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[Amazing] With Spritz, we may soon finish full novels in under 80 minutes

I have always been fascinated by people who can speed read on demand, or just generally read incredibly fast. By fascinated, what I really mean is jealous. I just want to knock them out, drag them to a corner room, and consume their brain and maybe their eyes in a bid to gain this ultimate skill of the information age.

But the guys at Spritz have created a tool that is so timely it might prevent me from being locked up in prison.

Spritz? 

I’m not talking about a squirt of water or the sweet Italian alcoholic concoction. I’m talking about Spritz, the tool that allows anyone to be able to finish Taking Lives—a 300 page psycho-thriller—in just under 80 minutes, as long as you can focus and stare intently at a spot.

Here’s an example of Spritz in action at 350 words per minute (wpm):

350rpm
Now, try this one that is running at 500 wpm:

500 rpm
Spritz also offers a 1,000 wpm option, but let’s not get too carried away for now.

Using an algorithm, it identifies a word’s Optimal Recognition Point or ORP, and centers the word based on that point. That way, a reader can fixate his gaze at a point and absorb information like Zachary Levi in Chuck, without ever having to move his eyes.

While such tools already exist on the web, such as the Rapid Serial Visual Presentation or RSVP in short, Spritz may be a winner with its ORP algorithm. This next picture shows a comparison between RSVP and Spritz.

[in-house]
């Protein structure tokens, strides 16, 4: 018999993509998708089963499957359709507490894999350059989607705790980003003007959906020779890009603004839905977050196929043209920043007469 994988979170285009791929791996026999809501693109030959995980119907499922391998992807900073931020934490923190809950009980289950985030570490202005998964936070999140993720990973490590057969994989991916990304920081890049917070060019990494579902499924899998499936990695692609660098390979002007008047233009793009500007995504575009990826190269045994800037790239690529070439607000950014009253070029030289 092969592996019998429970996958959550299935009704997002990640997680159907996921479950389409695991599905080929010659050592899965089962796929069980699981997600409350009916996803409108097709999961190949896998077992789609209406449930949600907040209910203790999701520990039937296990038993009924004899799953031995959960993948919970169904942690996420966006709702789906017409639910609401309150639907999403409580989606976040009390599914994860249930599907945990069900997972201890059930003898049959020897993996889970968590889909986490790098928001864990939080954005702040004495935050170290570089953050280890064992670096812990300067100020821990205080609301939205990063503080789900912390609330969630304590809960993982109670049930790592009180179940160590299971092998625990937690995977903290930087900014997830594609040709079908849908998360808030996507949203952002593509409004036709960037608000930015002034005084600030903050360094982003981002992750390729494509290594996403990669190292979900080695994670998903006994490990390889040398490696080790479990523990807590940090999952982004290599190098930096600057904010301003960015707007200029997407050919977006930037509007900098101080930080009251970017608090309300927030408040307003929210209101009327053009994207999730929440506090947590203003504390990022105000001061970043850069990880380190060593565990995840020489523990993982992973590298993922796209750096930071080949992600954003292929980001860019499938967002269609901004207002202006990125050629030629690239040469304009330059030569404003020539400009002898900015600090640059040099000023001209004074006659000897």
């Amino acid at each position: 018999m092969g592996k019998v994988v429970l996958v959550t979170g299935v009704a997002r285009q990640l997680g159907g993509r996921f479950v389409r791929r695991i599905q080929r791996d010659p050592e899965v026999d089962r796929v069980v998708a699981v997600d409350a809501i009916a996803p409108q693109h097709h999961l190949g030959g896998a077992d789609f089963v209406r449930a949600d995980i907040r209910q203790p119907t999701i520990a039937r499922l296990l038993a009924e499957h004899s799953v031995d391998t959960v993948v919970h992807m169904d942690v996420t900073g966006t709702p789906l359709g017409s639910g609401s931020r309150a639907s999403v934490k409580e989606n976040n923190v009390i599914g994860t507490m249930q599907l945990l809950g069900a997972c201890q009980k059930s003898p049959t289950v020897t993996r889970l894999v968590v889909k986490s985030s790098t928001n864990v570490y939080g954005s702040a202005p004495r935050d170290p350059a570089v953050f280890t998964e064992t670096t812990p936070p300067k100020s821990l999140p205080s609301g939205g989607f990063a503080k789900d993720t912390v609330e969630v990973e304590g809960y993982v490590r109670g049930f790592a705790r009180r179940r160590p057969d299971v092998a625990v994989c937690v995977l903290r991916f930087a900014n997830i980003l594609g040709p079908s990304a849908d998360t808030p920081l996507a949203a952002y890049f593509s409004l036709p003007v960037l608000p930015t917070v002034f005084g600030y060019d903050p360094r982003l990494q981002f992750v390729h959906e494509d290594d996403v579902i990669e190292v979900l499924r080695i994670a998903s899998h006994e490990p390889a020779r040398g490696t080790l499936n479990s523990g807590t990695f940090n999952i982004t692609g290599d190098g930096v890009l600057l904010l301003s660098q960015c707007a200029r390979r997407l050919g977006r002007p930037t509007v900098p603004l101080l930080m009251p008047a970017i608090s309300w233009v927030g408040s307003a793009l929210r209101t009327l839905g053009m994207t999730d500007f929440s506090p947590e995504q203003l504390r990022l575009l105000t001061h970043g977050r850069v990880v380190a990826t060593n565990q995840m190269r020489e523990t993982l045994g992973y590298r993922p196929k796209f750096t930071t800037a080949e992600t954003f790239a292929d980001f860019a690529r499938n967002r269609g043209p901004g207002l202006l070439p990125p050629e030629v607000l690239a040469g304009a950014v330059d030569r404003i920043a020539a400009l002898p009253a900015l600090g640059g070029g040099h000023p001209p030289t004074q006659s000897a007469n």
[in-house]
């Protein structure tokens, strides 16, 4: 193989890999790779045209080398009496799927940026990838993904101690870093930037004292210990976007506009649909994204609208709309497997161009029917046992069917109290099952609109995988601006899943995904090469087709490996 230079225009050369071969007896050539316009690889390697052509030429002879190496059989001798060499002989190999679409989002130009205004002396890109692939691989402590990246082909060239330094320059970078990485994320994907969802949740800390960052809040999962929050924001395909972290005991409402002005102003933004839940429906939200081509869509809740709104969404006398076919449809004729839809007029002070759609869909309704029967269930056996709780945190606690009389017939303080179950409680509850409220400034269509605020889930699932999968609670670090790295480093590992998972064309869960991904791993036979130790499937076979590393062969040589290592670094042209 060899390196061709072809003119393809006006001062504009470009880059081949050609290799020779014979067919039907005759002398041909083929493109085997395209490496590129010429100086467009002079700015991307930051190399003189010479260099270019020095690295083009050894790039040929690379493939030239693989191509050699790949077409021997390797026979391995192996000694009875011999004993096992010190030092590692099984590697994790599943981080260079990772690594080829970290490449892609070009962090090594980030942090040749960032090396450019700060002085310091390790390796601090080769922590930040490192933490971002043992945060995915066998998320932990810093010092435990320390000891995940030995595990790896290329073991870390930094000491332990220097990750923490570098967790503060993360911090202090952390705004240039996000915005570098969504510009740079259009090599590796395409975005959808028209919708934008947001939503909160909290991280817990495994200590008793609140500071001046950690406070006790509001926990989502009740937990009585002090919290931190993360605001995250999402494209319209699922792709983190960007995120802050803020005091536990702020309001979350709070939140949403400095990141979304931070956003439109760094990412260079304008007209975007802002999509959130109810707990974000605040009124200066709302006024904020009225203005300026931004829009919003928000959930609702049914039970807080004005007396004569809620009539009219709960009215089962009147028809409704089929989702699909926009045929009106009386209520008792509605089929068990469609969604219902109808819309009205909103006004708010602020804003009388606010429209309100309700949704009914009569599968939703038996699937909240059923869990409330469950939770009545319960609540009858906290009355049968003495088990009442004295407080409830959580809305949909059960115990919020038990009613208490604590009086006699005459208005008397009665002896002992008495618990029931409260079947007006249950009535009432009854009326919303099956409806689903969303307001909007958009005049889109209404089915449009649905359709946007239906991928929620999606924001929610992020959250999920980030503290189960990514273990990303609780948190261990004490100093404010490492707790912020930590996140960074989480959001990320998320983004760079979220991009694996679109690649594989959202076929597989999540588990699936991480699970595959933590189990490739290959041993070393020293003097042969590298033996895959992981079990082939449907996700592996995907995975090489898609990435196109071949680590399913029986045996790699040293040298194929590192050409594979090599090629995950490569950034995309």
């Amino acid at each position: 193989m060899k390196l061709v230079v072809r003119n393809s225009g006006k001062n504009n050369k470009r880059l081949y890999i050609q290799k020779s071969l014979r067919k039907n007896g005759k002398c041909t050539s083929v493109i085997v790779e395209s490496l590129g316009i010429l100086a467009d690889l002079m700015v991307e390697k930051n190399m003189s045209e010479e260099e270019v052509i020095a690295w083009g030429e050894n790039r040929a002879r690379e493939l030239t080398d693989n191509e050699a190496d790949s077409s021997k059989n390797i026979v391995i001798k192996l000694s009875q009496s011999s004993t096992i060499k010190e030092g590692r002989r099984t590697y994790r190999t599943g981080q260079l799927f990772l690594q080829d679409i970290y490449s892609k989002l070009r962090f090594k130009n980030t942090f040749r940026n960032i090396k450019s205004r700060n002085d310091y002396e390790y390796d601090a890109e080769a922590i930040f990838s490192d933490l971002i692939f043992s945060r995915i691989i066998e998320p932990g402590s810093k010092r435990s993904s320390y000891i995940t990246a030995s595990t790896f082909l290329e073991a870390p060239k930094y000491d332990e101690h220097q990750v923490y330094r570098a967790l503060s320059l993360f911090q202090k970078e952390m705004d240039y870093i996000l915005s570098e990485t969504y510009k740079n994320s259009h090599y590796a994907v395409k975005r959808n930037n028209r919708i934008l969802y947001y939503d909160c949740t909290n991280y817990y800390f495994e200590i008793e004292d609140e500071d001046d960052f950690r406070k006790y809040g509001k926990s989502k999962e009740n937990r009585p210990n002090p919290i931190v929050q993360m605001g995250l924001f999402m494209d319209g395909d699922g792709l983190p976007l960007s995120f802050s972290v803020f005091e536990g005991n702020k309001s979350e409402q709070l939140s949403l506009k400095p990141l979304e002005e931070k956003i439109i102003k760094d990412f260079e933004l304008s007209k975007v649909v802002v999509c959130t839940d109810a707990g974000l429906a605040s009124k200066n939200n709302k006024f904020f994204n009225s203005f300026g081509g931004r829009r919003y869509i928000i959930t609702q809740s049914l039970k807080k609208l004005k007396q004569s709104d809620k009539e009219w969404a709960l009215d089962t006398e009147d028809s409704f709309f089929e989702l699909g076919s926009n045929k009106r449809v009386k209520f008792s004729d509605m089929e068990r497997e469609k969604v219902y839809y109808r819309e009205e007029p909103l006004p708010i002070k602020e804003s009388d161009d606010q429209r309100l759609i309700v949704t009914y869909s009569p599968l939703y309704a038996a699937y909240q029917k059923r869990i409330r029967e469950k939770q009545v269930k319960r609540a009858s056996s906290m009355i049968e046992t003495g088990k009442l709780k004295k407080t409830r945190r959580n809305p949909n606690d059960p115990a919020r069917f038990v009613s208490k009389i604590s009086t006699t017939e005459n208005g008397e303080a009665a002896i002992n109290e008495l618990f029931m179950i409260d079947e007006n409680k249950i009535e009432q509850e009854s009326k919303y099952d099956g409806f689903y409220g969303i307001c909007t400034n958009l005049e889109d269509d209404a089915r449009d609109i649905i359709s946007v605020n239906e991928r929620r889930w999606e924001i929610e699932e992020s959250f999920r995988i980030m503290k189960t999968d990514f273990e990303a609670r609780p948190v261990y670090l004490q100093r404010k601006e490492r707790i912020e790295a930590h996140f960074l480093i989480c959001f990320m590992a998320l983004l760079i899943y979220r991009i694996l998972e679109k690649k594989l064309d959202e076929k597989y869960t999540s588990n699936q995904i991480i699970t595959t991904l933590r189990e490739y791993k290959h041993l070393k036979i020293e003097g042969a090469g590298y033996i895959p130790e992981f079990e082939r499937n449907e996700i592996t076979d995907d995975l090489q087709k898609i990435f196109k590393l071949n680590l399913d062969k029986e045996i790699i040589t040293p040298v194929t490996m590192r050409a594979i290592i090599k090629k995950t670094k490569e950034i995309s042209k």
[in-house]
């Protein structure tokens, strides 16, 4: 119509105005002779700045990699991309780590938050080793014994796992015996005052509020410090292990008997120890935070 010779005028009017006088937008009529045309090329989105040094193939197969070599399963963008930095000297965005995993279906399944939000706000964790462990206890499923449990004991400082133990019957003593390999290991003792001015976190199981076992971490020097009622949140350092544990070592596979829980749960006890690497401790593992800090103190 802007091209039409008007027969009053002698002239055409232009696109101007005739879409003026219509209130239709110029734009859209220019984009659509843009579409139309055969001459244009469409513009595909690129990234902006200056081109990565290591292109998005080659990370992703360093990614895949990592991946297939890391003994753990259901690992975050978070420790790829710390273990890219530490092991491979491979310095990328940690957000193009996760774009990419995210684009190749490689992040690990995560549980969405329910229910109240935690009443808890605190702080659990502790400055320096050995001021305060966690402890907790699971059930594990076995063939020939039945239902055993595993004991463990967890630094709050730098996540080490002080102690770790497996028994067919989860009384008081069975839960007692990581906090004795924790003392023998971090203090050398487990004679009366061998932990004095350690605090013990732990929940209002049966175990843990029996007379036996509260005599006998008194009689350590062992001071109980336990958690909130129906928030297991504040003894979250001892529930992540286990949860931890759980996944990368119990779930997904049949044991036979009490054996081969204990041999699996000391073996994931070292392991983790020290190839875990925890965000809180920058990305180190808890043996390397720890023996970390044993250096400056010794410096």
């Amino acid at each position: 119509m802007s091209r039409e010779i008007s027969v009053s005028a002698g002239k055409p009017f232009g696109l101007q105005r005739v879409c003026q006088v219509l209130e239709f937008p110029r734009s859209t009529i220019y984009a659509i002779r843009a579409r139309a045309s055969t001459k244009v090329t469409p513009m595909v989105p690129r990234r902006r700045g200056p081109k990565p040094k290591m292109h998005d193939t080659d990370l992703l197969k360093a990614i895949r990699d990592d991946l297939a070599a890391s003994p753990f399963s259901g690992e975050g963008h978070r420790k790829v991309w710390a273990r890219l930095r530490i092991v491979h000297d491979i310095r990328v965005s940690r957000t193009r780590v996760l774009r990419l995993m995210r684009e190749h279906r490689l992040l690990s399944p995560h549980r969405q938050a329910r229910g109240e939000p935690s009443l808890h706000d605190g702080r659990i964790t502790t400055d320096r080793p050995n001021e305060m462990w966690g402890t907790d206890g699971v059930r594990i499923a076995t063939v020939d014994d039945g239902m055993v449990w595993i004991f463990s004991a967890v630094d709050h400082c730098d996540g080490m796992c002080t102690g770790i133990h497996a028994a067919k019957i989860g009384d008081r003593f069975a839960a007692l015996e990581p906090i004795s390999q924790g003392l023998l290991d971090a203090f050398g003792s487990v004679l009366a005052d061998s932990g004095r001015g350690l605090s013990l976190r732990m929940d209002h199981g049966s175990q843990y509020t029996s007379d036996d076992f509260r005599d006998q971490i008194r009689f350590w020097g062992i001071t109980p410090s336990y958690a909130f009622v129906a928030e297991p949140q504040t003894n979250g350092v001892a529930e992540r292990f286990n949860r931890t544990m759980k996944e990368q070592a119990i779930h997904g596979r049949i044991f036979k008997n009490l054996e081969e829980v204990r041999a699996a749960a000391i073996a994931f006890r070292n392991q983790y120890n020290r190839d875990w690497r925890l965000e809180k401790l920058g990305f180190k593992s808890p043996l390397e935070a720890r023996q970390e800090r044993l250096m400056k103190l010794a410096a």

comparison of spritz
I think this tool might have just eliminated all my jealousy of speed readers.

Or has it?

Potential problems

A tool that strips a readable document of formatting and compresses it into a strobing rectangular box may have potential problems, despite empowering slow readers like me to read way faster.

Some types of literary work are not suitable for such perverse manipulation. Literature, poems, novels, and other similar types of written work are meant to be consumed like gourmet food — that is, they should be relished and not skimmed.

Another problem is that it may lead to the rise of another social problem.

This:

Stalkergirl

But seriously, reading with Spritz may just be terrible for your eyes precisely because they don’t move at all.

A third potential problem is reliance. Imagine being able to tear through Wikipedia and journal articles in less than a quarter the time you used to take (average reading speed is 220 wpm). Why would you ever go back to reading articles from left to right?

Spritz is not here yet.

Whether this brings a revolution in the way we read remains to be seen, as the service is currently still in sign up, beta phase.

Good news for early adopters is that the technology will premier on Samsung’s Galaxy S5 smartphone and Gear 2 said to be incorporated into the native email app.

For now, it’s back to reading at normal speed. At least I look decent while going about it.

 

 

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